“You know those ducks in that lagoon right near Central Park South? That little lake? By any chance, do you happen to know where they go, the ducks, when it gets all frozen over? Do you happen to know, by any chance?
A question that is doubtless posed by association, as in the story “De Daumier-Smith’s Blue Period” Salinger writes “The most singular difference between happiness and joy is that happiness is a solid and joy a liquid“. Mark David Chapman had heard John Lennon sing –Imagine no possessions, I wonder if you can. Later, through the Los Angeles Times and New York Daily News magazine Esquire, he found out about Lennon’s possessions: the house in Palm Beach, the 19-metre yacht moored in Long Island or the mansion with a sloping roof in Cold Spring Harbor. As a result he felt he was a hypocrite, an impostor, and he wanted to cleanse his fictions. And to do so, he devoted himself to one of them - Holden Caufield - and decided to embark upon a misinterpreted paperback novel. So on 8th December 1980, he emptied the cartridge of his revolver, shooting the singer in the doorway of his home, the Dakota building, opposite Central Park. Mark David Chapman had bought a new copy of The Catcher in the Rye and re-read it shortly before committing the crime; he leafed through it immediately after shooting the musician. He also read an excerpt of the escapades of Holden Caulfield to the jury in the trial he faced. From Smithson’s dialectical viewpoint, in the manner of Frederick Law Olmsted or Uvedale Price, one would think that it all formed part of the park and its infinite connections. Just as the memorial perpetuating John Lennon does, in one of his favourite spots for walking in Central Park, opposite the Dakota building, called “Strawberry Fields” after the Beatles’ song. Also dialectical are the flowers Lady Gaga offered up to John Lennon at the memorial, placing them on the mosaic symbolising “Imagine”. Without a doubt the dialectical landscape includes the penthouse at number 40 South Park Central for which Lady Gaga pays 220,000 dollars a month. Dialectical too is the maisonette located opposite Salinger’s or Caulfield’s duck lagoon, roughly where Benjamin and his ‘complete’ Passages should have lived.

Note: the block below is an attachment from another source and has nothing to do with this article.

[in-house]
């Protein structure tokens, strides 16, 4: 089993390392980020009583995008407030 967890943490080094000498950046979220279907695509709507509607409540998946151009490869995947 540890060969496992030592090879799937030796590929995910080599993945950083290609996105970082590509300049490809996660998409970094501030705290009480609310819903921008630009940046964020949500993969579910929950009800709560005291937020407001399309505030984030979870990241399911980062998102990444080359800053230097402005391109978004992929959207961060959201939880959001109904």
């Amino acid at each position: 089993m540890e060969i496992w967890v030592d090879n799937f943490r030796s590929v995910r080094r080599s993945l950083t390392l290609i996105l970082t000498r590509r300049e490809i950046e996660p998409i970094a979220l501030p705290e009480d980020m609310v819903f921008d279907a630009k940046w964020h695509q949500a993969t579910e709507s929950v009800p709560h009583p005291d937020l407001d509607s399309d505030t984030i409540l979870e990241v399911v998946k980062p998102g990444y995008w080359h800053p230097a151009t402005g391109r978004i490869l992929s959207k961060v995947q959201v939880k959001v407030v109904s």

Based on 4 visions of Central Park: Walter Benjamin, Robert Smithson, J. D. Salinger and Lady Gaga, the idea of the refuge is proposed as a monument and aerial extension of the park by way of a dialectical resource. The photographic series “Thinking Central Park” presents small constructive “actions” in the park that operate as cabins or huts which, as Bachelard pointed out, constituted centred solitude. The series “Dialectical Landscape”, in black and white, seeks a radical conception of the urban landscape. In turn, it is a tribute to Smithson, who had a passion for orthophotographs and aerial views from where one contemplates the movements of the earth and the transformation of territory.